Whatever your line of work, holding a position of responsibility means making tough choices. It’s for sure that way in magazine editing.
What should we print?
That’s the most obvious question facing all editors, including me. Choosing the right content is key to building and maintaining an audience. But there’s another side to this question, and it can be even trickier: What should we not print?
Our staple has long been stories of huge, wild bucks legally taken by hunters. Everyone who chases such deer admires them and wants to learn more about them. We crave details of the events surrounding those kills. And if land and herd management are parts of the story, we want to hear about those, too. We have a natural curiosity about great deer, and we also want to learn what worked for someone else.
When it comes to information on world-class bucks, we’re not into fiction. But how can we know we’re printing the truth? What if the source isn’t telling it the way it really happened? Worse yet, what if a deer were shot illegally? Would you still want to read the hunter’s story? My assumption is that you wouldn’t.
Thousands of big whitetails are shot every year, and I’d like to think the vast majority are taken in accordance with the rules. Of course, knowing what happened on a given hunt is impossible unless you were there. Despite the ever-expanding number of TV shows, videos and social media posts, all any of us really knows about someone else’s hunt is a result of a filtered view.
What makes whitetail hunting so enjoyable to so many is that it offers a chance to be alone in the woods. And the more serious you are, the more it tends to be a solitary pursuit. Unless a cameraman is present, rarely are there eyewitnesses to a kill. And I’ve shot enough bucks on camera to know that if you want to do something wrong and then spin it as legitimate, via creative editing you likely could pull it off.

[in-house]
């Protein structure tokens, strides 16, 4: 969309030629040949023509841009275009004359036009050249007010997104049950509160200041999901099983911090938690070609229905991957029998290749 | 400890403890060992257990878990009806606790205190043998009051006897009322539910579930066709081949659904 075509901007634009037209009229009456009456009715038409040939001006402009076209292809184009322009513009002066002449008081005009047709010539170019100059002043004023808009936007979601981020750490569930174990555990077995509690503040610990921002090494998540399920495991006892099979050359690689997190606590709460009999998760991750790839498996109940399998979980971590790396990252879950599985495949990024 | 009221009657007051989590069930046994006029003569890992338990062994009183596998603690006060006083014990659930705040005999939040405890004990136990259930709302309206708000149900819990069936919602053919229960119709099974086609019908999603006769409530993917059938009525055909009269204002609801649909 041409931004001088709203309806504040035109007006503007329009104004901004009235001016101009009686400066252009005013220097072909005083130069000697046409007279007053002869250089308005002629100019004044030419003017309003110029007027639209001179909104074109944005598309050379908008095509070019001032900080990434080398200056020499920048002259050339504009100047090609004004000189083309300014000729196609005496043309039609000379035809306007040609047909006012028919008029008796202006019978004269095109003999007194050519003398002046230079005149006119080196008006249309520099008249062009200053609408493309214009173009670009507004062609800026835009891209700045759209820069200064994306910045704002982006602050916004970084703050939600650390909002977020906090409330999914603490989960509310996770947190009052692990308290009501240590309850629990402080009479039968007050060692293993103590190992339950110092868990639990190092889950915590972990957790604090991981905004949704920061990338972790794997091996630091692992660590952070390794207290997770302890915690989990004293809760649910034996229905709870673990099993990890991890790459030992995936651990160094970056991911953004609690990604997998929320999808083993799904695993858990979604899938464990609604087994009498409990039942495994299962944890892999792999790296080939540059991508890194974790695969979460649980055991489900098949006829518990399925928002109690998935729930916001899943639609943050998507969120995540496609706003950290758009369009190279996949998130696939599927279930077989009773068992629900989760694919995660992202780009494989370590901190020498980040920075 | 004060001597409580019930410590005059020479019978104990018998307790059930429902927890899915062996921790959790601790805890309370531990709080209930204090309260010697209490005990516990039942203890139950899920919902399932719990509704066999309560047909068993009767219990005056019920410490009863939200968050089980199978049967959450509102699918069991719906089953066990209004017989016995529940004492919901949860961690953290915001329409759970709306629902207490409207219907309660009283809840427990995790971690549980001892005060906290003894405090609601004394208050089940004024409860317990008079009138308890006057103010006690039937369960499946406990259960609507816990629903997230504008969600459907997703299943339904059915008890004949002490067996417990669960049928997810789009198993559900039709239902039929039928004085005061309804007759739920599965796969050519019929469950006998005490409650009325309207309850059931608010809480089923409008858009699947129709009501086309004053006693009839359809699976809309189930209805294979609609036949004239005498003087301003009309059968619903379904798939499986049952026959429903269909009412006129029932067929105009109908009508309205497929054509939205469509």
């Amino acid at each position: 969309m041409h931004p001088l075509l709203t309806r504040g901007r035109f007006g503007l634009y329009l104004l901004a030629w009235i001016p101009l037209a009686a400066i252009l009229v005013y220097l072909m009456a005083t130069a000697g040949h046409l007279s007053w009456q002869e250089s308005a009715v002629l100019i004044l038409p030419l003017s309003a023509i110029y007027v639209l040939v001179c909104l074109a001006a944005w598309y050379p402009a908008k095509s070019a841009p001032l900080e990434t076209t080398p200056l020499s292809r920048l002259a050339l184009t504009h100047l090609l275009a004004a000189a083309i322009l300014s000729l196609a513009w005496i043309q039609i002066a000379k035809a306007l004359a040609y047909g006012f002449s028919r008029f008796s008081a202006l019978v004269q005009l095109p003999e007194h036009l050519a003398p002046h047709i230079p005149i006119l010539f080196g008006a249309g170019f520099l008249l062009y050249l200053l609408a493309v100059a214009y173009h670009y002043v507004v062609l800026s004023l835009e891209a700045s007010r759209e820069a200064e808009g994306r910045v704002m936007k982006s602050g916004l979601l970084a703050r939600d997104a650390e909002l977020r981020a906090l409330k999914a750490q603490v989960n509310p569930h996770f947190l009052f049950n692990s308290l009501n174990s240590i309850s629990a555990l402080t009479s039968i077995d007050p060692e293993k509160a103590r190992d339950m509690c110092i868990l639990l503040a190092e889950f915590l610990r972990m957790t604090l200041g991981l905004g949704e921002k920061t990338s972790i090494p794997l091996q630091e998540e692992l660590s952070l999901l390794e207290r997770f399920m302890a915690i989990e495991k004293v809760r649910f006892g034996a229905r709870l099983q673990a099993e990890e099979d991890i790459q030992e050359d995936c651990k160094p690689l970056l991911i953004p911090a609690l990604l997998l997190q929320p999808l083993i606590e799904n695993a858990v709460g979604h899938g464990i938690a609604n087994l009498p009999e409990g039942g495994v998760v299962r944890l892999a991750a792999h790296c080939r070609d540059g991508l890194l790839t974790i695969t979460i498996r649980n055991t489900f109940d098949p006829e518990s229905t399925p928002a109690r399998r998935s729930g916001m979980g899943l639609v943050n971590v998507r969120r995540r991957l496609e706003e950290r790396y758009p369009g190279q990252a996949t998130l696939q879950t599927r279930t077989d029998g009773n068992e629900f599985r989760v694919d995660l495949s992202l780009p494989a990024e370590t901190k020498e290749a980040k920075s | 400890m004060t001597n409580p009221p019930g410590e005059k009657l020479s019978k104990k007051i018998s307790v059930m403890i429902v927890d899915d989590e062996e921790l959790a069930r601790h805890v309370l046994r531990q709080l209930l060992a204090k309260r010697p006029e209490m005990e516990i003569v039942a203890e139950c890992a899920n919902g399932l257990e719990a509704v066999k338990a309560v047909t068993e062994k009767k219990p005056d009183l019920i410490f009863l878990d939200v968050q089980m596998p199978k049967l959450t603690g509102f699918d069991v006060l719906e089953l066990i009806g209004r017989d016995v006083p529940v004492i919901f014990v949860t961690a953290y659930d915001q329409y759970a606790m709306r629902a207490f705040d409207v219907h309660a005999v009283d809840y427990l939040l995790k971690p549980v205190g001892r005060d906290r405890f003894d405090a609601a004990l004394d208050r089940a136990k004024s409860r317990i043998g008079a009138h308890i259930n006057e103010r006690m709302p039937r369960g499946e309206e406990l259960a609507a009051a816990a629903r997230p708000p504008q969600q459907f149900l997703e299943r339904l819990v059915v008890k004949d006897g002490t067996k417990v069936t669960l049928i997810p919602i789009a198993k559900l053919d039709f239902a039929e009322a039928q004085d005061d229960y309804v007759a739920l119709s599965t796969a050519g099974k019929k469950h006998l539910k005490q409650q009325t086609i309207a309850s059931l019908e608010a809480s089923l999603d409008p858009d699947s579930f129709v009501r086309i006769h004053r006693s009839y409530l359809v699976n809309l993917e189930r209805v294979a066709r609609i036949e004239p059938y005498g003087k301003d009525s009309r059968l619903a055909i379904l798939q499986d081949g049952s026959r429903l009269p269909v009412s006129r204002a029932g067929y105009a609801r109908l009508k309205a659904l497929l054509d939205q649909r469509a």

Of course, it can go beyond the deer in question.
What if the hunter has faced no legal charges regarding this buck but has a hunting violation on his or her record? Do we accept this latest trophy as legal and celebrate the hunt? Or do we not publicize it, simply because of the hunter’s known past?
This is the slipperiest of slopes. People deserve second chances. But how do we know their wildlife transgressions all are in the past, never to be repeated? And even if this latest deer is fully legal, is overlooking past violations in effect glorifying an outlaw? No matter which way we go, not everyone will agree.
Finally, can we even be sure the hunter in question has a clean record? It’s not always easy to determine that. Sometimes a little detective work turns up violations. But that’s not necessarily true. Certain court records are elusive.
Even if there’s no record of any wrongdoing in that state or province, a violation still might have been committed elsewhere. Yes, the Interstate Wildlife Violator Compact was set up to help agencies share violation records, so they can revoke hunting and/or fishing privileges across multiple jurisdictions. Sadly, this isn’t publicly accessible information. Trust me, I’ve asked.
We’ll never be able to feature every great buck that’s been taken legally; there are far more of those than will fit into these pages. But you have our pledge that we’ll continue doing our best to keep the wrong ones out.